It's eight a. m. and the sky is a deep blue without a cloud in sight. Your legs, buried knee deep in white powder, are attached to a large plank of fiber glass and wood. Strapped to your snowboard, you adjust your goggles. Feeling a dry wind touch your chin, you pull your zipper up over your mouth. Looking around, all you can see are the white peaks of mountains. Standing at the top of this mountain, you think, The only thing more enjoyable than standing here is surfing down the slope waist deep in freshly fallen powder.
This is the dream for all snowboarders, but a reality for only a few. One of the lucky ones is my sister, Stephanie, who has been teaching at Lake Louise Ski Resort in the Canadian Rockies for three years. When she graduated from high school, she packed up and moved West.
When you ask what a student will do after high school, you'll get a different answer than if you ask what that student wants to do after high school. Most go straight to college. When someone asks what I want to do after high school, I answer, "I'm going snowboarding." I have decided to follow my dream and spend a year or two working and travelling in western Canada, Australia or New Zealand to teach snowboarding.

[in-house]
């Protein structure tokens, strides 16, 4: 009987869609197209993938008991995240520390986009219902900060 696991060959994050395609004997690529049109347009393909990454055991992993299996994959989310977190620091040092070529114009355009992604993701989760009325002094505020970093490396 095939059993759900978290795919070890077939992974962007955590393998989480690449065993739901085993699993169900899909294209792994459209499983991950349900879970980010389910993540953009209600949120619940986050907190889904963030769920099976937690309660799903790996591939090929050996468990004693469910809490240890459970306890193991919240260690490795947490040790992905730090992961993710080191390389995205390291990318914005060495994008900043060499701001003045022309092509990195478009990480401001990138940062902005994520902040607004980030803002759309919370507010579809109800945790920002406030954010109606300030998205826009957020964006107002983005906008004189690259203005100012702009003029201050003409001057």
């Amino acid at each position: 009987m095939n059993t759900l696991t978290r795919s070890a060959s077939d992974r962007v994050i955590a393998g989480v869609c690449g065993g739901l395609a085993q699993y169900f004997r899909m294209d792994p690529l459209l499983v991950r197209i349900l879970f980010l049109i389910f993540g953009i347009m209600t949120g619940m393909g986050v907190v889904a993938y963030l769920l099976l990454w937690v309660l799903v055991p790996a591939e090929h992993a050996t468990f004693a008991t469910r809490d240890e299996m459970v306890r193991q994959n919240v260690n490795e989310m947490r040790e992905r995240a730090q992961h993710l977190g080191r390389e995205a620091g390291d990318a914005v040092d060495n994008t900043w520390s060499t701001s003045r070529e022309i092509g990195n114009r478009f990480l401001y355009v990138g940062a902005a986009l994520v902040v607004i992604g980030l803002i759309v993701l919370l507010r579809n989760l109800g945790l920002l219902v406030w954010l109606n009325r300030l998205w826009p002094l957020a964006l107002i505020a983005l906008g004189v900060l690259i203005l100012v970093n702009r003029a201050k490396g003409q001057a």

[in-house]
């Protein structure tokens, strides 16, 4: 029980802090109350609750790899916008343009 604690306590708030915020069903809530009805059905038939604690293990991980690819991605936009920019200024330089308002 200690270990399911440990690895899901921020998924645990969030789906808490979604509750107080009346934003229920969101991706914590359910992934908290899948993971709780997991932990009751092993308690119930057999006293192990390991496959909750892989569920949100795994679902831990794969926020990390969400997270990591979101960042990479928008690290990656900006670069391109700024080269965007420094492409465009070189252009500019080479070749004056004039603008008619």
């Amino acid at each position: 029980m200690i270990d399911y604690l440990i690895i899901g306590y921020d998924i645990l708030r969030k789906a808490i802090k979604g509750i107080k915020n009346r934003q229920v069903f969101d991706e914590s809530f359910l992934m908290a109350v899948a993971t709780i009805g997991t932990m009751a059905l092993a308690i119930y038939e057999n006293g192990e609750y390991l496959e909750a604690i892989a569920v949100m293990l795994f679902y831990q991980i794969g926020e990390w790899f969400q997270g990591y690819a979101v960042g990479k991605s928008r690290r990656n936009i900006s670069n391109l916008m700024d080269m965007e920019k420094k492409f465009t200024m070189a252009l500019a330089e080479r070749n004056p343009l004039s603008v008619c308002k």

Most students don't consider anything but going to university. What they don't realize is that they are wasting some of the best years of their lives. I'm not saying school is not important, but whether you go this year or next doesn't matter so much in the long run because college will still be there. Why not take a year off and do something you want? Why not visit the plains of Africa, explore Europe, or backpack through Tibet?
If you are not the type of person who enjoys backpacking in foreign countries and sleeping in tents or youth hostels, you can always spend a year working. That is what Stephanie did, and I hope to do after high school.
Another option (that makes people call me crazy) is to sign up for the Armed Forces. Although many laugh, I think it is a great idea for anyone who wants to work and travel at the same time.
This is my dream and my future, and I wrote this to give those who would like to take a year off the courage to do it by saying "You are not the only one." So whatever happens after high school, the important thing to remember is do your best, and have fun doing it.
This piece has been published in Teen Ink’s monthly print magazine.